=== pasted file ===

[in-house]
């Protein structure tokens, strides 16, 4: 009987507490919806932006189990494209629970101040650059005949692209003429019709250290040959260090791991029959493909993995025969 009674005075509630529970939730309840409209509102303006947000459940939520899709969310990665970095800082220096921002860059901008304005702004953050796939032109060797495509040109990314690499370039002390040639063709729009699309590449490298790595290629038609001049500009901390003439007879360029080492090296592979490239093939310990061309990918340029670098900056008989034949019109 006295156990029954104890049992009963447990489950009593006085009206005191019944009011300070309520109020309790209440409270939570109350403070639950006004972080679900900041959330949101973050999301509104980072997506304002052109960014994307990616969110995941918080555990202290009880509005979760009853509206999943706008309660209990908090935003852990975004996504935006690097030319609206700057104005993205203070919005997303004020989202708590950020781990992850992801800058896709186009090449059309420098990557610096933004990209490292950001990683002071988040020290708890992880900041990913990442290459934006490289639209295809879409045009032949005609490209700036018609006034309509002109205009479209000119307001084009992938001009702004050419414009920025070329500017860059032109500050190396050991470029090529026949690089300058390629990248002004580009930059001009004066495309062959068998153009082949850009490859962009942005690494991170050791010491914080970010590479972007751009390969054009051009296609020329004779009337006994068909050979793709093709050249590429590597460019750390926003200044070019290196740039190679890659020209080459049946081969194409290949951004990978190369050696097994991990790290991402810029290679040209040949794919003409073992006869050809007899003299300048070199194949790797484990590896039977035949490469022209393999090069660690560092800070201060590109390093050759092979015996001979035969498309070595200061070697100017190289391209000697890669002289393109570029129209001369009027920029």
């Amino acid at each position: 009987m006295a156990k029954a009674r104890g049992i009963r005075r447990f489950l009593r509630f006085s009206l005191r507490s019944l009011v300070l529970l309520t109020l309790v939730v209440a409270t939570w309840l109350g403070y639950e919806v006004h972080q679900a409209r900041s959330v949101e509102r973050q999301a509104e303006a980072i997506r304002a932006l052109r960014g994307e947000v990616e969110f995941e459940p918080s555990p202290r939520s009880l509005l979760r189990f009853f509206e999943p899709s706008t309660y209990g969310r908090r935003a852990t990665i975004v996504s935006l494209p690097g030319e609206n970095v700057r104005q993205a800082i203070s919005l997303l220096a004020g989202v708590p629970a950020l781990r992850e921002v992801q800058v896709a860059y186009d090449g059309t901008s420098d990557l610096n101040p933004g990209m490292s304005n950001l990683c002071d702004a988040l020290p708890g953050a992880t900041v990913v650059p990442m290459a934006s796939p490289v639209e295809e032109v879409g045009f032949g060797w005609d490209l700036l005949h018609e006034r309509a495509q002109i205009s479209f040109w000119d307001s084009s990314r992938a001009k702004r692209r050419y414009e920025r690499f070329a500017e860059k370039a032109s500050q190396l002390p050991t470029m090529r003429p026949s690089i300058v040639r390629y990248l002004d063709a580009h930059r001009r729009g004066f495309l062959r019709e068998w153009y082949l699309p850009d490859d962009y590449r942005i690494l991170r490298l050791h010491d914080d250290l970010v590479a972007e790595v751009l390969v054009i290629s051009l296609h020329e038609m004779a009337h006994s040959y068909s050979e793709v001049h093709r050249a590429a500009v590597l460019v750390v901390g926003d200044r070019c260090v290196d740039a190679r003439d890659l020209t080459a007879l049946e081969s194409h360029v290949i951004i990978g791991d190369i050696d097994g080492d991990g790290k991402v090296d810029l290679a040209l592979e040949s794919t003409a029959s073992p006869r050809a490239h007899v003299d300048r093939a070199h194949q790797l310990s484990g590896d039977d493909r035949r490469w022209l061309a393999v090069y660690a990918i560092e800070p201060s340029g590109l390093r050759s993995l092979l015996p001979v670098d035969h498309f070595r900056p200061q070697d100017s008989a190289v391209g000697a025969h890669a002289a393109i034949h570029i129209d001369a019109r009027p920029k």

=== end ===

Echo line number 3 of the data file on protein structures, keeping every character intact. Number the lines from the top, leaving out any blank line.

């Amino acid at each position: 009987m006295a156990k029954a009674r104890g049992i009963r005075r447990f489950l009593r509630f006085s009206l005191r507490s019944l009011v300070l529970l309520t109020l309790v939730v209440a409270t939570w309840l109350g403070y639950e919806v006004h972080q679900a409209r900041s959330v949101e509102r973050q999301a509104e303006a980072i997506r304002a932006l052109r960014g994307e947000v990616e969110f995941e459940p918080s555990p202290r939520s009880l509005l979760r189990f009853f509206e999943p899709s706008t309660y209990g969310r908090r935003a852990t990665i975004v996504s935006l494209p690097g030319e609206n970095v700057r104005q993205a800082i203070s919005l997303l220096a004020g989202v708590p629970a950020l781990r992850e921002v992801q800058v896709a860059y186009d090449g059309t901008s420098d990557l610096n101040p933004g990209m490292s304005n950001l990683c002071d702004a988040l020290p708890g953050a992880t900041v990913v650059p990442m290459a934006s796939p490289v639209e295809e032109v879409g045009f032949g060797w005609d490209l700036l005949h018609e006034r309509a495509q002109i205009s479209f040109w000119d307001s084009s990314r992938a001009k702004r692209r050419y414009e920025r690499f070329a500017e860059k370039a032109s500050q190396l002390p050991t470029m090529r003429p026949s690089i300058v040639r390629y990248l002004d063709a580009h930059r001009r729009g004066f495309l062959r019709e068998w153009y082949l699309p850009d490859d962009y590449r942005i690494l991170r490298l050791h010491d914080d250290l970010v590479a972007e790595v751009l390969v054009i290629s051009l296609h020329e038609m004779a009337h006994s040959y068909s050979e793709v001049h093709r050249a590429a500009v590597l460019v750390v901390g926003d200044r070019c260090v290196d740039a190679r003439d890659l020209t080459a007879l049946e081969s194409h360029v290949i951004i990978g791991d190369i050696d097994g080492d991990g790290k991402v090296d810029l290679a040209l592979e040949s794919t003409a029959s073992p006869r050809a490239h007899v003299d300048r093939a070199h194949q790797l310990s484990g590896d039977d493909r035949r490469w022209l061309a393999v090069y660690a990918i560092e800070p201060s340029g590109l390093r050759s993995l092979l015996p001979v670098d035969h498309f070595r900056p200061q070697d100017s008989a190289v391209g000697a025969h890669a002289a393109i034949h570029i129209d001369a019109r009027p920029k």